domestic violence

Longford Women’s Link calls for change

Longford is among nine counties in the country with no refuge available to victims of Domestic, Sexual and Gender Based Violence, according to RTÉ Investigates – Domestic Abuse, A Year of Crisis, which aired on Monday evening.

The last year has seen a fourfold increase in emergency calls from domestic abuse survivors and Monday’s RTÉ Investigates programme heard that the Midlands is a “blackhole” and “getting scraps from the table” when it comes to domestic abuse.

In the last year RTÉ Investigates filmed in several refuges across the country as the services reached crisis point. From coercive control, repeated patterns of domestic violence, femicide and the traumatic journey through the justice system, the documentary reveals the human stories behind the statistics.

Longford is amongst nine counties in Ireland that have no refuge service available, along with Carlow, Cavan, Laois, Leitrim, Offaly, Monaghan, Roscommon, and Sligo.

In recent weeks, Taoiseach Micheál Martin announced that funding to open a domestic violence refuge in Longford could finally be delivered.

While public representatives and domestic violence support services have campaigned locally for years, no money was available to provide a refuge in Longford.

Now, in the wake of Ashling Murphy’s death in Tullamore, it appears that there could be movement. The Taoiseach committed to providing for such services, while speaking on RTÉ’s Morning Ireland on January 20.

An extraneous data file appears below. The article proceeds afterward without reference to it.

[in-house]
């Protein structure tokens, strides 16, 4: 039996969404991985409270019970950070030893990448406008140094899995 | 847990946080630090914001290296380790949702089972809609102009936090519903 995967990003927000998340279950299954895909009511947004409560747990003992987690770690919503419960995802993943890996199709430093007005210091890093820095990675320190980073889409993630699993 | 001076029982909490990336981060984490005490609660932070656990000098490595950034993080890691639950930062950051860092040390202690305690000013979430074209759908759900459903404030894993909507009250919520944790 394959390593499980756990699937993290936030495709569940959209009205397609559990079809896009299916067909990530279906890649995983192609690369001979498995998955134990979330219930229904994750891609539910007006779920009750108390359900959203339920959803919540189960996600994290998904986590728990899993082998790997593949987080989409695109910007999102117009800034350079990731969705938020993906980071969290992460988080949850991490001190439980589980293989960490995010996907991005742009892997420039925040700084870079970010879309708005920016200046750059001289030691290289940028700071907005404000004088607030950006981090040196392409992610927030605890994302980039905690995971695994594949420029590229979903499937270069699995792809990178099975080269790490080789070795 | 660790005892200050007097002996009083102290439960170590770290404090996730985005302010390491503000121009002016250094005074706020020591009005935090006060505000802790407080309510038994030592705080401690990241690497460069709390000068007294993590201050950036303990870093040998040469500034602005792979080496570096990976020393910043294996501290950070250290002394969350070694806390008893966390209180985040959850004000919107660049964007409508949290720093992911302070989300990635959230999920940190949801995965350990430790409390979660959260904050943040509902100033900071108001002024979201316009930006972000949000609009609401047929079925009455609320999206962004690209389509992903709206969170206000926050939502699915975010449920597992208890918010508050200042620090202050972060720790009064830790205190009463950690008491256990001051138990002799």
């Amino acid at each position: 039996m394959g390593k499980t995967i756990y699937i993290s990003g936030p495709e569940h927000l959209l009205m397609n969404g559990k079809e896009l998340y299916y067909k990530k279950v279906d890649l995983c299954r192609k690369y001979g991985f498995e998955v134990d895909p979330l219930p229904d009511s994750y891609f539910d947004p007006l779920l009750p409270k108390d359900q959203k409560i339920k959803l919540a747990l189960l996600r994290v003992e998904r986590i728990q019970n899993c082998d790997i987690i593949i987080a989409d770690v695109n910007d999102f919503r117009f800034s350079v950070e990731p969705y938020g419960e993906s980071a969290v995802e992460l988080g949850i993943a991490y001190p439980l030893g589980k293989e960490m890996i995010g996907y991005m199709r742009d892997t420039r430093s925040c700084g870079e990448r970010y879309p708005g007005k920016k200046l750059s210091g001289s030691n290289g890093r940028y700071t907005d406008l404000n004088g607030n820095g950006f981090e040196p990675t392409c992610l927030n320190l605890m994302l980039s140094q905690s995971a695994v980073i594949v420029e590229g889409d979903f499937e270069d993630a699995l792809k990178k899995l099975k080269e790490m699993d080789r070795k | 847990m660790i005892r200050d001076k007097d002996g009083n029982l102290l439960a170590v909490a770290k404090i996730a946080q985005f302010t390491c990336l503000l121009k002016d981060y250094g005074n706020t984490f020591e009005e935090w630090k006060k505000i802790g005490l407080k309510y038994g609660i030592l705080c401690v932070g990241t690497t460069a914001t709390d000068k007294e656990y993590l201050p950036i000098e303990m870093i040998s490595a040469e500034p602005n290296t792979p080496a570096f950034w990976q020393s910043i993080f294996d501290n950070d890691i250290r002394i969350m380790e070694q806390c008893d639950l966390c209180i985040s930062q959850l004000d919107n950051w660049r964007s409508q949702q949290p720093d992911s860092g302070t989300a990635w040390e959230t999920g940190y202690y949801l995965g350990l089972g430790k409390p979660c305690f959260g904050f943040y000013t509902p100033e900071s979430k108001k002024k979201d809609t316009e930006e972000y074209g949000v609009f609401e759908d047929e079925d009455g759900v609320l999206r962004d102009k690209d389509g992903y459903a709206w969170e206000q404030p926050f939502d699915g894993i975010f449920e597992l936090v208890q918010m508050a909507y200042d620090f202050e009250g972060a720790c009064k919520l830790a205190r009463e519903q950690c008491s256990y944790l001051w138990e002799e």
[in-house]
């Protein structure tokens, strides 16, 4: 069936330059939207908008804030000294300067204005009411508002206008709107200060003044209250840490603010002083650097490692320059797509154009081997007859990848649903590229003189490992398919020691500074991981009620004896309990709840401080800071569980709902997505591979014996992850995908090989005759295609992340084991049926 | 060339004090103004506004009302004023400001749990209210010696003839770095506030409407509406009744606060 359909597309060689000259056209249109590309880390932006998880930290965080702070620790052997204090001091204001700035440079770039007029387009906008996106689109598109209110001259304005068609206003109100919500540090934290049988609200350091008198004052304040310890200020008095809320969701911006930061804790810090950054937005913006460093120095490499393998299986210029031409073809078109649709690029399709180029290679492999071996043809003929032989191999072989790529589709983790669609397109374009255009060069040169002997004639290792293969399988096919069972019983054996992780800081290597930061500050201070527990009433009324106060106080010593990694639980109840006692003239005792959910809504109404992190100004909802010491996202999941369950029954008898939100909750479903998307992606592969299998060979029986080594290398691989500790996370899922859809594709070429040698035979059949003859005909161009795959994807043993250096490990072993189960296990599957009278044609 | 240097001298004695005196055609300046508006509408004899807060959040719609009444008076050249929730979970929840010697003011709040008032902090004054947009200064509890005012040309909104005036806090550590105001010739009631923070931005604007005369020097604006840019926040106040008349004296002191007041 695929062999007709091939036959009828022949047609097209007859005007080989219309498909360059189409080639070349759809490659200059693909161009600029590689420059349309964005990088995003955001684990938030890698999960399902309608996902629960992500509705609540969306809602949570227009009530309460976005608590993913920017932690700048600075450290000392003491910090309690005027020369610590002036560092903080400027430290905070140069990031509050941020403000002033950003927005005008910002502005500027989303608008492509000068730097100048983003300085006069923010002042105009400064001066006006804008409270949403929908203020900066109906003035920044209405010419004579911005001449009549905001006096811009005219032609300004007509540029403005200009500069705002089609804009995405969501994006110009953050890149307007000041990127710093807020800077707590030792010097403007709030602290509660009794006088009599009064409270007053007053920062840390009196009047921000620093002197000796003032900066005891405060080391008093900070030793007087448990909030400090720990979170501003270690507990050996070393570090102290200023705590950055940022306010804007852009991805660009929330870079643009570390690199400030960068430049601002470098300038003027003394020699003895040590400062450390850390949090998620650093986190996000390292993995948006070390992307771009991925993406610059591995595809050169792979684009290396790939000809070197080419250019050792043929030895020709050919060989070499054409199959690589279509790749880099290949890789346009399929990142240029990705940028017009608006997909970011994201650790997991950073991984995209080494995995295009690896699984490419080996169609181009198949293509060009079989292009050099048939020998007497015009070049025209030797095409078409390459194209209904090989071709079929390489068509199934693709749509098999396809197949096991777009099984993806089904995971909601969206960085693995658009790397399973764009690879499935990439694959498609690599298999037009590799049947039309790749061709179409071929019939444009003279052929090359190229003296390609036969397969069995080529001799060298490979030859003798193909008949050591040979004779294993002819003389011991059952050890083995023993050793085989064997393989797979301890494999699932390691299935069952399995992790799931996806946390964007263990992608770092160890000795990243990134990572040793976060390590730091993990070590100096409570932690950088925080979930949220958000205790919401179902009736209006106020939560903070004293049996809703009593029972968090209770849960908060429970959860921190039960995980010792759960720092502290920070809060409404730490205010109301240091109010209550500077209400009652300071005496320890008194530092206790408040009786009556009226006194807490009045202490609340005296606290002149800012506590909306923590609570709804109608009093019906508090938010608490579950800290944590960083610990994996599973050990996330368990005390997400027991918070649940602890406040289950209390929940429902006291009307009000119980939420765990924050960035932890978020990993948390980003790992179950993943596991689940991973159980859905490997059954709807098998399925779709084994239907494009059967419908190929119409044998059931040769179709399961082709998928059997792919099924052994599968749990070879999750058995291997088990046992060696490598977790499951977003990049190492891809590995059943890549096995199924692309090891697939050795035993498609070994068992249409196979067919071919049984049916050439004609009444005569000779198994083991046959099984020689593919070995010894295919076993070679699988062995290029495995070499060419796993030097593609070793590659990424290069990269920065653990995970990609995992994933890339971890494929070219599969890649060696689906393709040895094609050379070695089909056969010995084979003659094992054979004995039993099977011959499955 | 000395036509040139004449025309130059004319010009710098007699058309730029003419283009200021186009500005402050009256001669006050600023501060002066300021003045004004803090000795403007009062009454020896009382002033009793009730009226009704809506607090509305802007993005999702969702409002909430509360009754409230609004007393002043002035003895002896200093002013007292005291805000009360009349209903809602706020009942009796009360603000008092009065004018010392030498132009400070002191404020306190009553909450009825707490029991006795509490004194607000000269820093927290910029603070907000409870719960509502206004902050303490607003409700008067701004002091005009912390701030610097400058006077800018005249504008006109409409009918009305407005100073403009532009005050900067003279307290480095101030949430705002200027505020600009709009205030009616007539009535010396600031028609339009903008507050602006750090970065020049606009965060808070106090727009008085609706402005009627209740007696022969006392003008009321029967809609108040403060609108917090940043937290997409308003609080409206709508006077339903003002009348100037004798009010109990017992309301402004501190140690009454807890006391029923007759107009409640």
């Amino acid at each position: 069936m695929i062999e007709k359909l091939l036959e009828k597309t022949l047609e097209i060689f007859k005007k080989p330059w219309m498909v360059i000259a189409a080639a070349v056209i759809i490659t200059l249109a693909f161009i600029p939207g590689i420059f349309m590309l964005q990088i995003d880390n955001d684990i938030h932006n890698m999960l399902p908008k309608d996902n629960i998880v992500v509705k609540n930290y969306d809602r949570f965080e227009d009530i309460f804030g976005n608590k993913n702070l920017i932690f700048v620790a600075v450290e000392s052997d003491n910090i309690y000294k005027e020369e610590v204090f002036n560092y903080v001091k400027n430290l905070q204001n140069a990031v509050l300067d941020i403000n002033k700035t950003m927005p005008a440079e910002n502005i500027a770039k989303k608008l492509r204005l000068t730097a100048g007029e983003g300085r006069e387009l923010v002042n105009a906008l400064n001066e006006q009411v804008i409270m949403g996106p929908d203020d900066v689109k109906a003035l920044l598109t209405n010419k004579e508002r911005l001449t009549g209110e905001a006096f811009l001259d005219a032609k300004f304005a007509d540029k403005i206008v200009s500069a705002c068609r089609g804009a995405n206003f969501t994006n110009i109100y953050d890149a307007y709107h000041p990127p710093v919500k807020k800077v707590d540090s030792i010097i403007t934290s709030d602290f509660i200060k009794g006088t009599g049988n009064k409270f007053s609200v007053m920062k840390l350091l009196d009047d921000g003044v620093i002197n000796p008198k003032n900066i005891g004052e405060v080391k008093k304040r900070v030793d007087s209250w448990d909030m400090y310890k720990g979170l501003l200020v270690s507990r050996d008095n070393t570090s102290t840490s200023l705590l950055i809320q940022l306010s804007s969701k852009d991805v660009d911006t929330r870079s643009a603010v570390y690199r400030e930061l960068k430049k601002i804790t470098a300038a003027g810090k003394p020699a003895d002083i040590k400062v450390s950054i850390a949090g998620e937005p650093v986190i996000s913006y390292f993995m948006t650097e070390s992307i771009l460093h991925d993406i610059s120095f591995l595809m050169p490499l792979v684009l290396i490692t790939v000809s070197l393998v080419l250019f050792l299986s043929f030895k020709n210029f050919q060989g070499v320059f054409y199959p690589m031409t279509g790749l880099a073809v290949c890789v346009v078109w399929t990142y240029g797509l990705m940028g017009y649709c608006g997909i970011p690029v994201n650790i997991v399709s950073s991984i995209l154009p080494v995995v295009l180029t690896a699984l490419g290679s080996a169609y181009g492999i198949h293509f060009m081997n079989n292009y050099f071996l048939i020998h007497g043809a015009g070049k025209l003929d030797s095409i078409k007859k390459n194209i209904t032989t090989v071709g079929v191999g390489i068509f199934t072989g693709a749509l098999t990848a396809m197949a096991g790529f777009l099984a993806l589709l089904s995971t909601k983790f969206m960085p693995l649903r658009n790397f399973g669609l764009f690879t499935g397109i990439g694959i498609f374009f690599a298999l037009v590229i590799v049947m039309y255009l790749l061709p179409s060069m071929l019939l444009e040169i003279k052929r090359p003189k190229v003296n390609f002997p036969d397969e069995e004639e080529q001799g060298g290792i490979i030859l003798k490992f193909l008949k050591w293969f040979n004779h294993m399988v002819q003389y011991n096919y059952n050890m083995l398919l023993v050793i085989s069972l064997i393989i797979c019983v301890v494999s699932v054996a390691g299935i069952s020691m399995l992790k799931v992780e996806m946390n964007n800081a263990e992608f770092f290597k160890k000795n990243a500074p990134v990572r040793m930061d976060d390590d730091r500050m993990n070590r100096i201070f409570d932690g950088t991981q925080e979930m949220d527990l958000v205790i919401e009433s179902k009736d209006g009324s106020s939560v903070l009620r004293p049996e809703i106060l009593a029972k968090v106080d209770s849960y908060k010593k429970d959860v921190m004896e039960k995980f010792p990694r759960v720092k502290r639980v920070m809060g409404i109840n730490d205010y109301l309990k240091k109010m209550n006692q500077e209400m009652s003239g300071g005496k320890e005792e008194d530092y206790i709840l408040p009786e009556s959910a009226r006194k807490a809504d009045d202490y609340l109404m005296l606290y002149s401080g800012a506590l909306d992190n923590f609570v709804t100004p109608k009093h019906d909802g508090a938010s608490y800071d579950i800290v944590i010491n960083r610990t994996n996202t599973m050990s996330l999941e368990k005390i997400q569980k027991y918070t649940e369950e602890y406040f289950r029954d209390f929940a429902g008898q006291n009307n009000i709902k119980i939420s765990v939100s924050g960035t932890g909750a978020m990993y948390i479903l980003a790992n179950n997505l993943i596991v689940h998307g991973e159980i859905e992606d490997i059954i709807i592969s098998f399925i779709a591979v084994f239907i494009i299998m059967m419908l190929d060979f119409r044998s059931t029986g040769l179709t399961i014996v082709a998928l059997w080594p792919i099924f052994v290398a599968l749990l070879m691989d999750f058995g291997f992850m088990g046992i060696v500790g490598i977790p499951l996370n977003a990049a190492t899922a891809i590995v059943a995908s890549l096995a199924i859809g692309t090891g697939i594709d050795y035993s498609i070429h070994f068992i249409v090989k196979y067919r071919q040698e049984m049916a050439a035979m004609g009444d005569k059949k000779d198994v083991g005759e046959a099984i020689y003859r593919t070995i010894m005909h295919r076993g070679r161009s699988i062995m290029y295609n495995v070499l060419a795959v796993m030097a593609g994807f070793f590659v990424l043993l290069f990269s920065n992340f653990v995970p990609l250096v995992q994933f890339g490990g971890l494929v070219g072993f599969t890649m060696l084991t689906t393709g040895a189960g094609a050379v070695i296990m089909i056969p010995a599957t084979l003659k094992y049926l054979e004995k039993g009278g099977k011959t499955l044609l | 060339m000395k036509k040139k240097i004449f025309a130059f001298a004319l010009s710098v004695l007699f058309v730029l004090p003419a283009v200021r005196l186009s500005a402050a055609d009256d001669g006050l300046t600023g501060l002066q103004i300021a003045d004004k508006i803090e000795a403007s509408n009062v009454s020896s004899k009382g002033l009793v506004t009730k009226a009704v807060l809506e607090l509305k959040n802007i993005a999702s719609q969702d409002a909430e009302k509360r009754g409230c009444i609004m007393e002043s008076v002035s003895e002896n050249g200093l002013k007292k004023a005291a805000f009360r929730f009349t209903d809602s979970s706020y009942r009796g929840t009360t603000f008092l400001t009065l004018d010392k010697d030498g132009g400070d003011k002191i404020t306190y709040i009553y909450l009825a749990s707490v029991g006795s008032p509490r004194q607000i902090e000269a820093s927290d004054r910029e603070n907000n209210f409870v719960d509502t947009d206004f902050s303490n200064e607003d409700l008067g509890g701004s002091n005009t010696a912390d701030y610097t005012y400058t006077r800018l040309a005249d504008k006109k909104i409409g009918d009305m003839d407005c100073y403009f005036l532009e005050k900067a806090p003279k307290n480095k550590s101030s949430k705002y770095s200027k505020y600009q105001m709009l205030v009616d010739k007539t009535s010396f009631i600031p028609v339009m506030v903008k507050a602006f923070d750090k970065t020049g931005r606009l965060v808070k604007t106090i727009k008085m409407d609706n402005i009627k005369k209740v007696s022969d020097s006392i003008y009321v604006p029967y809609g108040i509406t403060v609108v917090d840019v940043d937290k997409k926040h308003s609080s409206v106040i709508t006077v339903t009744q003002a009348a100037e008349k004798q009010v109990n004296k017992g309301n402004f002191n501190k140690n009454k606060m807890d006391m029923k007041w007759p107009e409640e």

“I can understand people’s cynicism, and scepticism about whether this will be done. I can assure people it will be done. It will be followed through,” he said of funding for services.

“The death of Ashling Murphy has shocked the nation. We saw in the Dáil that all parties are resolved to work together… to create a cross-party mechanism to ensure that we can fulfill these timelines and ensure that we’re not back in a year’s time asking why these timelines weren’t met.”

The news was warmly welcomed by the Domestic Violence Service at Longford Women’s Link.

“We very much welcome recent announcements both from the Taoiseach and Minister for Justice in relation to the issue of Violence Against Women and the location of DSGBV policies in a single department,” said CEO of LWL Tara Farrell.

“We also need to see a transparent, resourced and sustainable system in the future which can bring about the transformative social and systemic change that is needed if we are serious as a society about tackling this issue.”

DVS Manager at LWL, Heather McKenna, agreed.

“We are aware of the need for additional safe accommodation for victims of DSGBV and we recommend that safe accommodation be designed and implemented in line with the unique needs of women experiencing DSGBV,” she told the Leader.

“Safe accommodation is just one aspect of the supports required for our society to fully respond to these needs but it is important to note that safe accommodation provision does not end DSGBV.

“Fully resourced DSGBV services providing supports to victims engaging with Department. of Justice services such as courts and Garda investigations, evidence-based parenting supports and specially trained children’s services are basic requirements alongside safe accommodation.”

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First published in the Longford Leader

Written by Jessica Thompson